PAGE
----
There is a separate formula for when the parties with more than one child split the children up, with one child residing at one parent’s home, and the other residing at the other parent’s home.

With the holidays approaching, parents considering divorce may be wondering what holidays with their children could look like post-separation. While specifics should be discussed with an attorney, there is general information that might resolve some questions.

The Washington State parenting plan form includes the following holidays: New Year’s Day, Martin Luther King Day, Presidents’ Day, Memorial Day, July 4th, Labor Day, Veterans’ Day, Thanksgiving Day, Christmas Eve and Christmas Day. The form provides just a starting point. Many families decide to add more holidays (ex. Easter, Hanukkah, New Year’s Eve, Halloween) and/or subtract some of the holidays (ex. Presidents’ Day, Veterans’ Day) already included.

The pattern form asks that parties provide where the children will reside during each of the holidays. It also asks that parties provide the time that the holidays will begin and end. In making this decision, it is important to consider the ages of the children, important times for the family during the holiday, and plans of extended family during holidays. Many families choose to have most holidays last from morning at around 9:00 a.m. until 8:00 p.m. Then, many families choose to include exceptions to this general rule. For example, many make the Fourth of July an overnight and/or ask that Thanksgiving begin after school on Wednesday and last until Sunday. There isn’t a right or wrong way to handle holidays in your parenting plan, as long as your holiday schedule works for both parties and the children. We would be happy to help you draft a parenting plan that will keep your holidays as happy as possible.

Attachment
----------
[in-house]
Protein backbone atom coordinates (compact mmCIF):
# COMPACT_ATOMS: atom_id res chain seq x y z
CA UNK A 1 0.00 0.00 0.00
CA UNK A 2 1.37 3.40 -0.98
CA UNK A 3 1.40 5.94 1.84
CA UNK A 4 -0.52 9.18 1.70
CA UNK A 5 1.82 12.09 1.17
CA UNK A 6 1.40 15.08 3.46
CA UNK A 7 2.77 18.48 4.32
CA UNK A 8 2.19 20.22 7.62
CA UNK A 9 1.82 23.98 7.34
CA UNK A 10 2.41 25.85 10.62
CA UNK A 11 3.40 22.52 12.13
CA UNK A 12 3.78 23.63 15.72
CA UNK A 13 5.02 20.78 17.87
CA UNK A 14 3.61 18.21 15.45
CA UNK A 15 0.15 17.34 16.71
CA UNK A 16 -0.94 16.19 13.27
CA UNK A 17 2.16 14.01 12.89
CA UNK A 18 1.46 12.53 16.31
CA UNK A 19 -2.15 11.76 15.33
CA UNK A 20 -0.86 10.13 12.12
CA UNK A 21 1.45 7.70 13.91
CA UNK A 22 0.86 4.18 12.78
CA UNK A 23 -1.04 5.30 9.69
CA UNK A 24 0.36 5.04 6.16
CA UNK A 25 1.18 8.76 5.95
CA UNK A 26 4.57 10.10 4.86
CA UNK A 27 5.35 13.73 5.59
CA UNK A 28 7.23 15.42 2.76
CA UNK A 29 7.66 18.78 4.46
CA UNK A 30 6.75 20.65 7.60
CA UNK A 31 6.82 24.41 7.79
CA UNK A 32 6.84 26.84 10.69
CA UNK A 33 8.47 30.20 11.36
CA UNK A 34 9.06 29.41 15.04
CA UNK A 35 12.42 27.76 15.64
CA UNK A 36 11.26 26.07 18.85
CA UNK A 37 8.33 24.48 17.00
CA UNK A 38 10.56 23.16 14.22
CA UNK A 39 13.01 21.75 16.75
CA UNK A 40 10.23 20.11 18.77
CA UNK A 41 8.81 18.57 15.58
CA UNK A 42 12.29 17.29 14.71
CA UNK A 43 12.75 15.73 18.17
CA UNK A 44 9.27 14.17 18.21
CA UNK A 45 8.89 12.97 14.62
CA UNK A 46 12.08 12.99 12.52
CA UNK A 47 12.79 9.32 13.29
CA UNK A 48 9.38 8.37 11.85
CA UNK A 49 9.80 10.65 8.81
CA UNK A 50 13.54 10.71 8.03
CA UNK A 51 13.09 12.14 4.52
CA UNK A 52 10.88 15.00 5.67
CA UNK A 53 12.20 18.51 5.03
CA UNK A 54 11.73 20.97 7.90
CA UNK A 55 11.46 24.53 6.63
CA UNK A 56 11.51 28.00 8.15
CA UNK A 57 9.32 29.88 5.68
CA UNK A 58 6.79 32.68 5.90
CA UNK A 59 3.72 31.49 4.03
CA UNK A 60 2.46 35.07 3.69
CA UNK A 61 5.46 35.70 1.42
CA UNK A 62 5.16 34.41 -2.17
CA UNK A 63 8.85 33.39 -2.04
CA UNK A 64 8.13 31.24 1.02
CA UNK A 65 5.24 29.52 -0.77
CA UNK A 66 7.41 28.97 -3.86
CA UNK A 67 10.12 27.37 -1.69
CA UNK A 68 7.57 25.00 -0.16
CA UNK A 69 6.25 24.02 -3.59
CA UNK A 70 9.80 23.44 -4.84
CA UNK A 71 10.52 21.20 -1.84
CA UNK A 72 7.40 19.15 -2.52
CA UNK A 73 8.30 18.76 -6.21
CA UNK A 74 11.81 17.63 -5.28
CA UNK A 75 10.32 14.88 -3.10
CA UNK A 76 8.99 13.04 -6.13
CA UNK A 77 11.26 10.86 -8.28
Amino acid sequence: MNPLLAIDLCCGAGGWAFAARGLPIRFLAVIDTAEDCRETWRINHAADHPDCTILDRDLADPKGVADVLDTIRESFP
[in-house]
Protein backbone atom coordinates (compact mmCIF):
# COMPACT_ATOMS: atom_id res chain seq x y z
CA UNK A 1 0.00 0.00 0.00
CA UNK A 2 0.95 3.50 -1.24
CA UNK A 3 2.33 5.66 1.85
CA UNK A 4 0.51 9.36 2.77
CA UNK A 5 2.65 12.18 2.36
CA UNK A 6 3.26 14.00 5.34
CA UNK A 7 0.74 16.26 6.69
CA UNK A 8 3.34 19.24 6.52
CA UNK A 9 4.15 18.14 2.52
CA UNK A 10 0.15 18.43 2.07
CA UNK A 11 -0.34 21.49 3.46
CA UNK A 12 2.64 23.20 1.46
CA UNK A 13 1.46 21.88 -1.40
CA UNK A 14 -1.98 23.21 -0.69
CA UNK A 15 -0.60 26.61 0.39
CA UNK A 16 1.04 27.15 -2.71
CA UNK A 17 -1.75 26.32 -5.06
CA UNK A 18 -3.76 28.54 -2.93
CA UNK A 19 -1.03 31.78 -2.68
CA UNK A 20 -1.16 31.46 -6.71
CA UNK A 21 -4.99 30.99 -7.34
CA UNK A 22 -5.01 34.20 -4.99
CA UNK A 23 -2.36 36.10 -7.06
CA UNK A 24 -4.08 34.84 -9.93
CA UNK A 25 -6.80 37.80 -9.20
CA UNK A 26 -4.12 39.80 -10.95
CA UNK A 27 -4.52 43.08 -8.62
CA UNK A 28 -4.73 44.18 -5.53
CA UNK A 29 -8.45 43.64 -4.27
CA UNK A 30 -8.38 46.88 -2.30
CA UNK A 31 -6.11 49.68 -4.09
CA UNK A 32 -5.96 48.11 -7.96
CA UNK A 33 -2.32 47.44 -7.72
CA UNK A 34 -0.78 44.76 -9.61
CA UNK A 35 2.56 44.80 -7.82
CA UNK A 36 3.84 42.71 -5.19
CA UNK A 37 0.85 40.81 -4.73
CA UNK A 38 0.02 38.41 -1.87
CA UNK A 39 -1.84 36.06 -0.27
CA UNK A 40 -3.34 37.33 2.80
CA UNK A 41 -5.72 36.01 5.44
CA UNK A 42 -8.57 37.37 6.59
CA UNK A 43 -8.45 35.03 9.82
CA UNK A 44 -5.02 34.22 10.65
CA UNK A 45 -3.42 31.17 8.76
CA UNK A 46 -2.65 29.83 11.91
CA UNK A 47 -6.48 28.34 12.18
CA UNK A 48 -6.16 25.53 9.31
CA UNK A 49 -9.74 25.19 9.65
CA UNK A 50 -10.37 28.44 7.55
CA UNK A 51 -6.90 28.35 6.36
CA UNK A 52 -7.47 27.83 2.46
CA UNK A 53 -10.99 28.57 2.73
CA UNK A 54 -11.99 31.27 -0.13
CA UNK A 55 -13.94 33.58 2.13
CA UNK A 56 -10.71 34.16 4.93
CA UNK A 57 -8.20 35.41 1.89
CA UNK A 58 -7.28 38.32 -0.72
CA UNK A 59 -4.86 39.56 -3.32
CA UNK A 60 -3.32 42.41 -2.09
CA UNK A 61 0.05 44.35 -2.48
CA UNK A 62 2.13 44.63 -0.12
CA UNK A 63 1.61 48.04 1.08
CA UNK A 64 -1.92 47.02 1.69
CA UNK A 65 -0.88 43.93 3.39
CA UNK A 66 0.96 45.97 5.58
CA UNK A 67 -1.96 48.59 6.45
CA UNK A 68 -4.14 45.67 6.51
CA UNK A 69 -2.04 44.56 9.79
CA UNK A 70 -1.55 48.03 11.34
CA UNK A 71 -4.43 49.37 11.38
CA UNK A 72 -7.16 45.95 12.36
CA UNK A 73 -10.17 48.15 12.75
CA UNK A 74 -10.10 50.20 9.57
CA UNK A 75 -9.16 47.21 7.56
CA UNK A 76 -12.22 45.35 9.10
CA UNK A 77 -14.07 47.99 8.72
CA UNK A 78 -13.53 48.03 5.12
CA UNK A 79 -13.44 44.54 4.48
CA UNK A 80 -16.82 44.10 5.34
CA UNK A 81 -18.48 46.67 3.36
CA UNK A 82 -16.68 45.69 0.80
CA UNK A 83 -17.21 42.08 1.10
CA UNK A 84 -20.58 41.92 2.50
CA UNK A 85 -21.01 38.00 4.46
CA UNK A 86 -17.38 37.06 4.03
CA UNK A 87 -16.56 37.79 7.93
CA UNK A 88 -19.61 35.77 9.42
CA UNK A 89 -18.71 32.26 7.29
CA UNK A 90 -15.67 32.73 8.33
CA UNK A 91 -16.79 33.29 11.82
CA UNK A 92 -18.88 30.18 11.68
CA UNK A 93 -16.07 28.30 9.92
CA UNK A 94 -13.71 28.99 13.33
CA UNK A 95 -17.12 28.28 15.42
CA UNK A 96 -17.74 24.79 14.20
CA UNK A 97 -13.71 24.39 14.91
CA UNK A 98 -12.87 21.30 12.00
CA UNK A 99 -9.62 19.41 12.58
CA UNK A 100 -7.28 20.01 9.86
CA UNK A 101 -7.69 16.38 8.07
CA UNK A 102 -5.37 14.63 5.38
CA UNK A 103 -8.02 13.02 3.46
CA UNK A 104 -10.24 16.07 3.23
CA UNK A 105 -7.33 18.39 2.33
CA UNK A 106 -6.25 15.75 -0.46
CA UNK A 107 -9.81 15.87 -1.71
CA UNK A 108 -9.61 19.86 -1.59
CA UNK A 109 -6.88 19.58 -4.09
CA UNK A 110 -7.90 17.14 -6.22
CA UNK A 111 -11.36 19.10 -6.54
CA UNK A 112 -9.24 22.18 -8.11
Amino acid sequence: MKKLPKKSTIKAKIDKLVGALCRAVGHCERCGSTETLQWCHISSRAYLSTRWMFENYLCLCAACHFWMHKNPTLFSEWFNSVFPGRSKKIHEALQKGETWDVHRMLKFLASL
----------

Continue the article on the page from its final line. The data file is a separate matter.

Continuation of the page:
In a recent article, “How to Connect With School-Aged Children When You’re Separated or Divorced,” in The Huffington Post’s divorce section, Naomi E. Goldstein, Ph.D. discusses the difficulty and importance of connecting with children after divorce. In that article, she posits that it is especially difficult for divorced parents to connect with children as they enter elementary and middle school years. As family law attorneys, we have had firsthand experience helping our clients, with children of all ages, maintain their parent/child connections in the face of a changing family structure.

In fact, it is our understanding of this difficult reality that drives us to draft parenting plans that are as personalized as possible. As part of our process, we encourage our clients to think about ways they connected with their children prior to separation. Then we strategize how those ways may be maintained or even expanded through a well-drafted, personalized, parenting plan. For example, if you bond with your kids by coaching or watching their sporting events, but you are not the primary parent, we might draft a plan with provisions allowing for you to coach or watch events during the other parent’s residential time with the child. Or, if you have a special tradition (ex. a yearly camping trip the first weekend after school releases for the summer) we might draft a plan that allows you and your child to continue your yearly ritual.

In the absence of extenuating circumstances, maintaining a connected parent/child relationship with both parents should be the goal of drafting a parenting plan. Parenting plans are not one size fits all. Let us help you make a parenting plan that keeps you and your children connected.